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Nutrients, Energy, and Water Resource Recovery Research (NEWateR3) Facility

The NEWateR3 project will install a state-of-the art facility at UBC to advance the development of sustainable technologies that recover valuable products from wastewater, such as carbon, nutrients, and water.

Existing wastewater technologies are energy-intensive and waste byproducts produce high GHG emissions.
Existing wastewater technologies are energy-intensive and waste byproducts produce high GHG emissions.
This CLL project seeks to leverage valuable products contained in wastewater and make it a more sustainable process.
This CLL project seeks to leverage valuable products contained in wastewater and make it a more sustainable process.
Carbon and nutrients can be recovered from waste water and biosolids to generate renewable resources.
Carbon and nutrients can be recovered from waste water and biosolids to generate renewable resources.
The new state of the art research facility will be installed within the CIRS Annex building.
The new state of the art research facility will be installed within the CIRS Annex building.
The NEWateR Facility will represent a paradigm shift in wastewater treatment by enabling resource recovery in a holistic manner.
The NEWateR Facility will represent a paradigm shift in wastewater treatment by enabling resource recovery in a holistic manner.
Existing wastewater technologies are energy-intensive and waste byproducts produce high GHG emissions.
This CLL project seeks to leverage valuable products contained in wastewater and make it a more sustainable process.
Carbon and nutrients can be recovered from waste water and biosolids to generate renewable resources.
The new state of the art research facility will be installed within the CIRS Annex building.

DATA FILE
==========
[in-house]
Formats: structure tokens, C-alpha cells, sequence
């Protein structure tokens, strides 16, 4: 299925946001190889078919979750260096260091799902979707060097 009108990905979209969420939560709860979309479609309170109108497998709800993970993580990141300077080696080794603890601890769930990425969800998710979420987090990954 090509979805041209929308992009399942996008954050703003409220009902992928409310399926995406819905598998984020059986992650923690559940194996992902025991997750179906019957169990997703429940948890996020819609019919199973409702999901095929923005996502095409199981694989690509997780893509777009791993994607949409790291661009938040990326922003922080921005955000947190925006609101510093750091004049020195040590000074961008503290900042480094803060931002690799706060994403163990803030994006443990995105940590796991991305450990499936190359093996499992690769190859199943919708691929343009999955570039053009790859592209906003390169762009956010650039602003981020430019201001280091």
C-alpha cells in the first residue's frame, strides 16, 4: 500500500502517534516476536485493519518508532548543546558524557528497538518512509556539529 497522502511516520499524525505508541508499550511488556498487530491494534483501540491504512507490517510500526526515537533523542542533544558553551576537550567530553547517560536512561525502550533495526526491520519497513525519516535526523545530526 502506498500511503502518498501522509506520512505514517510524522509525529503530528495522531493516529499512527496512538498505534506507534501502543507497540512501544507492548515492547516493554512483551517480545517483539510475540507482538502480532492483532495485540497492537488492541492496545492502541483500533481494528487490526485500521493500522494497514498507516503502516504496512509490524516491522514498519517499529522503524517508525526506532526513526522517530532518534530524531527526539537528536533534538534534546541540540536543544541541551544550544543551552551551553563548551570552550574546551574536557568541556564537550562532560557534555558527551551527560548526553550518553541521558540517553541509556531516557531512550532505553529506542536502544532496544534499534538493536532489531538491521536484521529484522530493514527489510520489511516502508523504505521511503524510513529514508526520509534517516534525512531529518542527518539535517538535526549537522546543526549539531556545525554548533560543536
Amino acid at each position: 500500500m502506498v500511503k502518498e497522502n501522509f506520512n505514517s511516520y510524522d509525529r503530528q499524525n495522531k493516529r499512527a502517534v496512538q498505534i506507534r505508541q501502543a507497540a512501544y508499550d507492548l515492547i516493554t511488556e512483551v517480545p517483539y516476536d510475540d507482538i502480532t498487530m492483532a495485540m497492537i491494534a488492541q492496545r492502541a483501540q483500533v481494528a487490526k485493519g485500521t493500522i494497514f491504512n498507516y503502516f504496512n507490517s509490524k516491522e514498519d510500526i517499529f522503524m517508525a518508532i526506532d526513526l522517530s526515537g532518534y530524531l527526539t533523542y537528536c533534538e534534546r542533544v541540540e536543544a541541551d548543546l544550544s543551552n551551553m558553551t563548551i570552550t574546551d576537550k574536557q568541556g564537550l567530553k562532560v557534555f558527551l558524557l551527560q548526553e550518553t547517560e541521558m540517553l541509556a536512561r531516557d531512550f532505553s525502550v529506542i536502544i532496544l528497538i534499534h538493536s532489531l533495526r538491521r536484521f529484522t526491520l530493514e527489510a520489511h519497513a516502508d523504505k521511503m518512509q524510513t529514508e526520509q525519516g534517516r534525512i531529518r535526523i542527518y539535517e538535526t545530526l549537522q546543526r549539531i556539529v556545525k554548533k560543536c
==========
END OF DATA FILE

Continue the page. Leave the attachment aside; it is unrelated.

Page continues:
The NEWateR Facility will represent a paradigm shift in wastewater treatment by enabling resource recovery in a holistic manner.

Project team

Dr. Ryan Ziels, Assistant Professor, Civil Engineering
Jake Li, Green Infrastructure Engineer, Campus + Community Planning
Dr. Pierre Berube, Civil Engineering
Dr. Rachel Scholes, Civil Engineering
Dr. Sara Beck, Civil Engineering
Dr. Jongho Lee, Civil Engineering
Dr. Madjid Mohseni, Chemical and Biological Engineering

 

Wastewater contains valuable resources that could significantly contribute to the economic sustainability of treatment infrastructure as well as society as a whole.

Despite technological advances, current wastewater technologies remain economically and environmentally unsustainable. The treatment of wastewater and the disposal of biosolids generates approximately 7 megatons of greenhouse gases (GHG) per year in Canada alone. There is also increasing evidence that current treatment practices do not effectively protect human and environmental health via the discharge of micropollutants.

However, carbon and nutrients could be recovered from wastewater and waste biosolids to generate renewable resources such as bioenergy and fertilizers. In addition, high quality reclaimed water could be used in a number of non-potable applications, increasing the sustainability and resilience of local water supplies, especially in areas where climate change or industrial pollution is threatening these supplies.

NEWateR3 aims at enabling resource recovery in a holistic manner, developing new approaches to generate, extract and recover valuable gas, liquid and solid products from so-called ‘waste’ sources. In doing so, wastewater will be transformed into an economically and environmentally sustainable asset.

The NEWateR3 Facility, which will be housed within UBC’s Centre for Interactive Research on Sustainability, will serve as a modular pilot facility. Using existing building plumbing connections, it will harvest wastewater from the campus sewer network to test an innovative suite of resource recovery technologies and processes.

The knowledge and technologies developed through this Campus as a Living Lab project can play a vital role in Canada’s circular bioeconomy. Technologies piloted and tested at UBC could be developed and deployed in wastewater treatment facilities across Canada, especially in remote communities or ones facing water-insecurity, improving our wellbeing and resilience to climate change.